Chronic, long-term sleep disorders affect millions of Americans each year. These disorders and the sleep deprivation they cause can interfere with work, driving, social activities, and overall quality of life, and can have serious health implications. Sleep disorders account for an estimated $16 billion in medical costs each year, plus indirect costs due to missed days of work, decreased productivity, and other factors.
People who have trouble sleeping often try various dietary supplements, relaxation therapies, or other complementary health approaches in an effort to fall asleep faster, stay asleep longer, and improve the overall quality of their sleep. Here are 5 things to know about what the science says about sleep disorders and complementary health approaches.
- Relaxation techniques may be helpful for insomnia. Evidence indicates that using relaxation techniques before bedtime can be helpful components of a successful strategy to improve sleep habits. Other components include maintaining a consistent sleep schedule; avoiding caffeine, alcohol, heavy meals, and strenuous exercise too close to bedtime; and sleeping in a quiet, cool, dark room.
- Melatonin supplements may be helpful for some people with insomnia or sleep problems caused by shift work or jet lag. Research on the use of melatonin for children is more limited; available research suggests some benefit in children, but those studies were small and only addressed short-term use of melatonin. The long-term safety of melatonin has not been investigated.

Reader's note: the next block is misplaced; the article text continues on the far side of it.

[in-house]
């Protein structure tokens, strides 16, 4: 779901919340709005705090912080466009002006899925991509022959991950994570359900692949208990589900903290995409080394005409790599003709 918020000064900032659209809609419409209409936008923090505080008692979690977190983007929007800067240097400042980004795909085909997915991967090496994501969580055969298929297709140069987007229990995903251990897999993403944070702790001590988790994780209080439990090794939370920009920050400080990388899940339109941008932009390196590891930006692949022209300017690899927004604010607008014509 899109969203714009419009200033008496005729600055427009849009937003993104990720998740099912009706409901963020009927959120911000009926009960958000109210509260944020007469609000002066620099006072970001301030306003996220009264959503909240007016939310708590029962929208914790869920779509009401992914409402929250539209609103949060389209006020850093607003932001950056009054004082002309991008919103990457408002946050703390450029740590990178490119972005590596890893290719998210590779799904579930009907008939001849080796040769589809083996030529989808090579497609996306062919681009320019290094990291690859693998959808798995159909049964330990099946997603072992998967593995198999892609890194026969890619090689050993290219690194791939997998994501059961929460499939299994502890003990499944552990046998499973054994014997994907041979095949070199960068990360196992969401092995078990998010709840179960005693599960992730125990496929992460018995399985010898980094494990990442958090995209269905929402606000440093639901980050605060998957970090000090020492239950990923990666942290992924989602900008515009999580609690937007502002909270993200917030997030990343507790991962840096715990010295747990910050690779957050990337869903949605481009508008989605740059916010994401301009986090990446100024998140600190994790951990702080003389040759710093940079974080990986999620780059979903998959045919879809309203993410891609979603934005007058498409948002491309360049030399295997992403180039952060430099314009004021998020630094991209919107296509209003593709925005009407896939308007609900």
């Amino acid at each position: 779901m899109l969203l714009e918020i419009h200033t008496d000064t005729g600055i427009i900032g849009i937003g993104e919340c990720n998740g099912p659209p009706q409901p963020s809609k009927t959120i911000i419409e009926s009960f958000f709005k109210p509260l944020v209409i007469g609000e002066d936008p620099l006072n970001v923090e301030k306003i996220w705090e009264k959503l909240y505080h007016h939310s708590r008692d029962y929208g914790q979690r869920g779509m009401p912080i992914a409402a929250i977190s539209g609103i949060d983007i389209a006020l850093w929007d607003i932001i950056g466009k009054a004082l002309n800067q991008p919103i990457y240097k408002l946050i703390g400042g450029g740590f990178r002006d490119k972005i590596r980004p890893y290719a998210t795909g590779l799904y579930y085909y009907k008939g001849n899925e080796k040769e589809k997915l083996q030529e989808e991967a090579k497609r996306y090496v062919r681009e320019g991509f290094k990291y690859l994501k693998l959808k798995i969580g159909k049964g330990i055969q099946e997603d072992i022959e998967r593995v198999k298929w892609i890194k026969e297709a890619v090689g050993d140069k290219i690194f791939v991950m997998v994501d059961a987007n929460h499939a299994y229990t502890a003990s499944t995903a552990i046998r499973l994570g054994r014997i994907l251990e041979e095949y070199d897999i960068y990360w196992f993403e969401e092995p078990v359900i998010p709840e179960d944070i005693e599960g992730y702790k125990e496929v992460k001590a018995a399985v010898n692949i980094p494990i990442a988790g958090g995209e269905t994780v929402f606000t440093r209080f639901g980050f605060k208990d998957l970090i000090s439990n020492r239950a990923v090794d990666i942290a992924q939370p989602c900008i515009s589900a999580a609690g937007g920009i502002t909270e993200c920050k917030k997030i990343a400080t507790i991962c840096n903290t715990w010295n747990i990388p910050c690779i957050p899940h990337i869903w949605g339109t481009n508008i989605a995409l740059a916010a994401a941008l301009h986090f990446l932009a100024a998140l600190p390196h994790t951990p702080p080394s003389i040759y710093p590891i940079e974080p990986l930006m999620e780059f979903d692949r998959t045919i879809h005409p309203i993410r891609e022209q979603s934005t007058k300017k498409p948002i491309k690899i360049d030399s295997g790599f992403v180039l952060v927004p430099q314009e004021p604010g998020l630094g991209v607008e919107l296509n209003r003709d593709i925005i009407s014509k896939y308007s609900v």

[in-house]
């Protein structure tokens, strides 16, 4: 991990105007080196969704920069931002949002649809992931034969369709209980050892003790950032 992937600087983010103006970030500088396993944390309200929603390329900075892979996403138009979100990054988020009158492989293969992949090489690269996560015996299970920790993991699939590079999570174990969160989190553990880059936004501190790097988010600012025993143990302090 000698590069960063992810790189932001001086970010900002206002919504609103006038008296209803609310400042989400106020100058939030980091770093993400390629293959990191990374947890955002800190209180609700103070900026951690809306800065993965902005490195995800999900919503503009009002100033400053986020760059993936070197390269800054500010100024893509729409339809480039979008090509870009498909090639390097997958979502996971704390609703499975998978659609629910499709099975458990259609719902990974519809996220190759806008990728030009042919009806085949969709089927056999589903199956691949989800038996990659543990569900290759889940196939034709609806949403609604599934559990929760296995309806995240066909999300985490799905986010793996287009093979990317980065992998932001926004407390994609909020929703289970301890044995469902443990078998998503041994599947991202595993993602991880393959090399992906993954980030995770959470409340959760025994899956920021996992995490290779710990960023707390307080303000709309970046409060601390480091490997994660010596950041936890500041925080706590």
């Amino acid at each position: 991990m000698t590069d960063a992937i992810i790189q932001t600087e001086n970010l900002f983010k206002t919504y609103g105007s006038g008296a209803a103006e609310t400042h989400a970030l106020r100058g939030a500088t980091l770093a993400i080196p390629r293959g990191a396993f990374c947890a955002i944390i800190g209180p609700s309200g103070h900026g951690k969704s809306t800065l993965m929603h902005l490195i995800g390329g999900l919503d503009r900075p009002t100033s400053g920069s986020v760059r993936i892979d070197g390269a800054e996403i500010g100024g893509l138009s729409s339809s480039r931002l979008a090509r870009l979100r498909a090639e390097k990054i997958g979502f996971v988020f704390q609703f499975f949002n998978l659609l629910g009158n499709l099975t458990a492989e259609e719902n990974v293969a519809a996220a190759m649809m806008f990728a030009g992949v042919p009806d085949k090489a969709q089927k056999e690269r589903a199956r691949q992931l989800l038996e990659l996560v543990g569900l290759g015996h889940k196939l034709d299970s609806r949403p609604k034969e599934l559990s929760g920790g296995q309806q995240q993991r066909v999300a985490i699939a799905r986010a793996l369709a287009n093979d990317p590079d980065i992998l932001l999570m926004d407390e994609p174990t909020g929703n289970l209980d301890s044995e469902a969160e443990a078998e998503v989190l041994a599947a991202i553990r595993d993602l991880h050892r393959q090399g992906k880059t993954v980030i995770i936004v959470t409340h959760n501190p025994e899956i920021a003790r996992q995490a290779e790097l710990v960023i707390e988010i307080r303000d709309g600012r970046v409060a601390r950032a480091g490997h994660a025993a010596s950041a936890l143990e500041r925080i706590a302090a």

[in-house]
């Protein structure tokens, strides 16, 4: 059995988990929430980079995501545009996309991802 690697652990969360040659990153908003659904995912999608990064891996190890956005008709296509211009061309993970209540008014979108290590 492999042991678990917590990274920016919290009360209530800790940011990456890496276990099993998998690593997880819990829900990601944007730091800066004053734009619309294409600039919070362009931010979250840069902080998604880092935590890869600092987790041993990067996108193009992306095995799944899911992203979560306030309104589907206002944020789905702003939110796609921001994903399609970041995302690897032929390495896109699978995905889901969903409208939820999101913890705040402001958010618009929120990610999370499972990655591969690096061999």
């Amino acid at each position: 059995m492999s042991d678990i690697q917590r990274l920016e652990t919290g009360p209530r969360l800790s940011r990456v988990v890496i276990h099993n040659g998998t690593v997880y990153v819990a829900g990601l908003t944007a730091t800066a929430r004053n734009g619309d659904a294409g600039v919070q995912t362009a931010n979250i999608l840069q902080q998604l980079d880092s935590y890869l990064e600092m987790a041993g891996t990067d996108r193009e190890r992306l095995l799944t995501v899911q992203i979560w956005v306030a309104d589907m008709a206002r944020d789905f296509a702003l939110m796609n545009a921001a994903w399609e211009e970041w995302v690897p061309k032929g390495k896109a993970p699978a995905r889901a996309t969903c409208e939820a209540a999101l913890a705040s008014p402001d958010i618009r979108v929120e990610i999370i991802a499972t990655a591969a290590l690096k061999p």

- Current evidence regarding other mind and body approaches such as mindfulness-based stress reduction (a type of meditation), yoga, massage therapy, and acupuncture is either too preliminary or inconsistent to draw conclusions about whether they are helpful for sleep disorders. These mind and body practices are generally considered safe for healthy people and when performed by an experienced practitioner.
- Various herbs and dietary supplements sometimes used as sleep aids, including valerian, kava, chamomile, and L-tryptophan and 5-hydroxytryptophan (5-HTP) have not been shown to be effective for insomnia, and important safety concerns have been raised about a few. For example, the use of L-tryptophan supplements has been linked to eosinophilia-myalgia syndrome (EMS), a complex, potentially fatal disorder with multiple symptoms including severe muscle pain. Kava supplements have been linked to a risk of severe liver damage.
- If you are considering a complementary health approach for sleep problems, talk to your health care providers. Trouble sleeping can be an indication of a more serious condition, and some prescription and over-the-counter drugs can contribute to sleep problems. So, it’s important to discuss your sleep-related symptoms with your health care providers before trying any complementary health product or practice.